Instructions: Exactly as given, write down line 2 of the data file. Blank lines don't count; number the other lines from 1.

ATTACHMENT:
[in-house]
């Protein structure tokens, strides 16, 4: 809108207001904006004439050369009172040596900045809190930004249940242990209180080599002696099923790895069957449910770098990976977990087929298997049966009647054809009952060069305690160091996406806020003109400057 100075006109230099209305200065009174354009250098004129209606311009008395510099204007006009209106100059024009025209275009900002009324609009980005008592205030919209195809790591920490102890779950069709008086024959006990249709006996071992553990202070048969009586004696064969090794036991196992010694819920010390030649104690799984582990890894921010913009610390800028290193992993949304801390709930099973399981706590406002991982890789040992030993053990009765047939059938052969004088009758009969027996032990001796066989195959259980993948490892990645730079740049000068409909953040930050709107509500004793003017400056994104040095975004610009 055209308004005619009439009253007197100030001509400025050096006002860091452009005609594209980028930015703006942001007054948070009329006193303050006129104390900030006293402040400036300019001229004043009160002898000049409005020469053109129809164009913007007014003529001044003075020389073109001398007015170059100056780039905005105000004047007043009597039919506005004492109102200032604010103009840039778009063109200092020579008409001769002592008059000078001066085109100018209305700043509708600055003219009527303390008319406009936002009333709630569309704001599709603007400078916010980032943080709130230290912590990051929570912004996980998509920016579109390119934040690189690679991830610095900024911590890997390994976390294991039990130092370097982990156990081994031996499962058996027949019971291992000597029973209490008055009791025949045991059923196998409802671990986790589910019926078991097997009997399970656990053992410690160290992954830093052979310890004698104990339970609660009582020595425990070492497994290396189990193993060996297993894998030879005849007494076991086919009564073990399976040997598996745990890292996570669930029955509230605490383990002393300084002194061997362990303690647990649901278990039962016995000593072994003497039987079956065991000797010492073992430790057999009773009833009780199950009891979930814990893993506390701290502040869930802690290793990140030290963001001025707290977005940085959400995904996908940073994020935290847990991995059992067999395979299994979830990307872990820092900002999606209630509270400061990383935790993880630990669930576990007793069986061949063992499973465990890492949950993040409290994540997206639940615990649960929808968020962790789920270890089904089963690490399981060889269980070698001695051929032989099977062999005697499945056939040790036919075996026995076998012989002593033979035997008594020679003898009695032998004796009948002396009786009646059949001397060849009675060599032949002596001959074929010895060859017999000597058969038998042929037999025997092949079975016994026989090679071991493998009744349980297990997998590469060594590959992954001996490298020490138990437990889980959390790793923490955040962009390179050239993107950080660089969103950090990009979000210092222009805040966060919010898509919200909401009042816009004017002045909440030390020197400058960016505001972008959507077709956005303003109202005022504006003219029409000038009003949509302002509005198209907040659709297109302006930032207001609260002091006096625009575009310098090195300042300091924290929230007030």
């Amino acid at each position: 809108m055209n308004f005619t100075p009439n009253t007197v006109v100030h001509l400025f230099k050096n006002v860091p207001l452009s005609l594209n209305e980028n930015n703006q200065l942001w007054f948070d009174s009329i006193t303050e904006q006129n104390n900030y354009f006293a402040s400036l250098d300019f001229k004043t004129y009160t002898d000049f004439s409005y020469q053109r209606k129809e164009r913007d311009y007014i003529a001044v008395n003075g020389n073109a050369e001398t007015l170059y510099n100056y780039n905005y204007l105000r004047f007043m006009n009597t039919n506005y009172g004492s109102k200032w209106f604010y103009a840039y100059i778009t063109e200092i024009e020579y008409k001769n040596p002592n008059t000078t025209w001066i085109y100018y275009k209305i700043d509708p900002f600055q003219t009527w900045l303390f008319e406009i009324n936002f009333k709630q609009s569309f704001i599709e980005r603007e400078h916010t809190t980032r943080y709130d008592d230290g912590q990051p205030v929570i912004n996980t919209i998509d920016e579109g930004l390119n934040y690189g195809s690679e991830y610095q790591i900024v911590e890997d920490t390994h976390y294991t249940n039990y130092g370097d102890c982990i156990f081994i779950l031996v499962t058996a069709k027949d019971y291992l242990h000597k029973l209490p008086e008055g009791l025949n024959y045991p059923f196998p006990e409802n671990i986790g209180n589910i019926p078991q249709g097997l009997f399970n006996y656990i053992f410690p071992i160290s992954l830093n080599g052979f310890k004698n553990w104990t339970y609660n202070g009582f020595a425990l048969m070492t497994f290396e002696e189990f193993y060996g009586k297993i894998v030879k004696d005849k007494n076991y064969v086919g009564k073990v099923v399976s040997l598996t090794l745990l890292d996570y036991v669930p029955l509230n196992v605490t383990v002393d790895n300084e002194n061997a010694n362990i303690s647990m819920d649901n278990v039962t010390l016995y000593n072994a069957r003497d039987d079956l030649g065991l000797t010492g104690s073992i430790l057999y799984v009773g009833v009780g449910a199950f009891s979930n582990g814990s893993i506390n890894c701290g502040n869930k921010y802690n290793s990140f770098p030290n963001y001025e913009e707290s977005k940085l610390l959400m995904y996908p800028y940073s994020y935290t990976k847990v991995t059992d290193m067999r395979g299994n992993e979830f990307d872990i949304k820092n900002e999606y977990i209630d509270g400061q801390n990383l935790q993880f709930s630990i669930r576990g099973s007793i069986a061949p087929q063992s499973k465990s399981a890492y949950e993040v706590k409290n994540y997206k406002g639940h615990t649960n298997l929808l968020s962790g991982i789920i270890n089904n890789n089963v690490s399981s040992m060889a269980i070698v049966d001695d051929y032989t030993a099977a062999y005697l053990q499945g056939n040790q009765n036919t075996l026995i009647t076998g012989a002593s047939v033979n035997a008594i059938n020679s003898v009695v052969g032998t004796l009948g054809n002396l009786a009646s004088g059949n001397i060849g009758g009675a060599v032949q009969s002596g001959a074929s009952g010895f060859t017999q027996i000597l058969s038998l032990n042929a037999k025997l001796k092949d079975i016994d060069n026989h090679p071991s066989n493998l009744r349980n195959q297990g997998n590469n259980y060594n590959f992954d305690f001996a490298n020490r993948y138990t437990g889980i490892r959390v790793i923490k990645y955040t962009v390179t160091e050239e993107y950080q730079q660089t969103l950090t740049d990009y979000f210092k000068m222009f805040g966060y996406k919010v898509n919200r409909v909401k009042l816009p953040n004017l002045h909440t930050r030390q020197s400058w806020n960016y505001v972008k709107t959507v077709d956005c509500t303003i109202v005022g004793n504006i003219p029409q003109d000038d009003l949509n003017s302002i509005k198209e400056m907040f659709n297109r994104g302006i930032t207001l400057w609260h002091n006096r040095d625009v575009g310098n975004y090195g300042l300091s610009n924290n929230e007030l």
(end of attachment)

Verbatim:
């Protein structure tokens, strides 16, 4: 809108207001904006004439050369009172040596900045809190930004249940242990209180080599002696099923790895069957449910770098990976977990087929298997049966009647054809009952060069305690160091996406806020003109400057 100075006109230099209305200065009174354009250098004129209606311009008395510099204007006009209106100059024009025209275009900002009324609009980005008592205030919209195809790591920490102890779950069709008086024959006990249709006996071992553990202070048969009586004696064969090794036991196992010694819920010390030649104690799984582990890894921010913009610390800028290193992993949304801390709930099973399981706590406002991982890789040992030993053990009765047939059938052969004088009758009969027996032990001796066989195959259980993948490892990645730079740049000068409909953040930050709107509500004793003017400056994104040095975004610009 055209308004005619009439009253007197100030001509400025050096006002860091452009005609594209980028930015703006942001007054948070009329006193303050006129104390900030006293402040400036300019001229004043009160002898000049409005020469053109129809164009913007007014003529001044003075020389073109001398007015170059100056780039905005105000004047007043009597039919506005004492109102200032604010103009840039778009063109200092020579008409001769002592008059000078001066085109100018209305700043509708600055003219009527303390008319406009936002009333709630569309704001599709603007400078916010980032943080709130230290912590990051929570912004996980998509920016579109390119934040690189690679991830610095900024911590890997390994976390294991039990130092370097982990156990081994031996499962058996027949019971291992000597029973209490008055009791025949045991059923196998409802671990986790589910019926078991097997009997399970656990053992410690160290992954830093052979310890004698104990339970609660009582020595425990070492497994290396189990193993060996297993894998030879005849007494076991086919009564073990399976040997598996745990890292996570669930029955509230605490383990002393300084002194061997362990303690647990649901278990039962016995000593072994003497039987079956065991000797010492073992430790057999009773009833009780199950009891979930814990893993506390701290502040869930802690290793990140030290963001001025707290977005940085959400995904996908940073994020935290847990991995059992067999395979299994979830990307872990820092900002999606209630509270400061990383935790993880630990669930576990007793069986061949063992499973465990890492949950993040409290994540997206639940615990649960929808968020962790789920270890089904089963690490399981060889269980070698001695051929032989099977062999005697499945056939040790036919075996026995076998012989002593033979035997008594020679003898009695032998004796009948002396009786009646059949001397060849009675060599032949002596001959074929010895060859017999000597058969038998042929037999025997092949079975016994026989090679071991493998009744349980297990997998590469060594590959992954001996490298020490138990437990889980959390790793923490955040962009390179050239993107950080660089969103950090990009979000210092222009805040966060919010898509919200909401009042816009004017002045909440030390020197400058960016505001972008959507077709956005303003109202005022504006003219029409000038009003949509302002509005198209907040659709297109302006930032207001609260002091006096625009575009310098090195300042300091924290929230007030």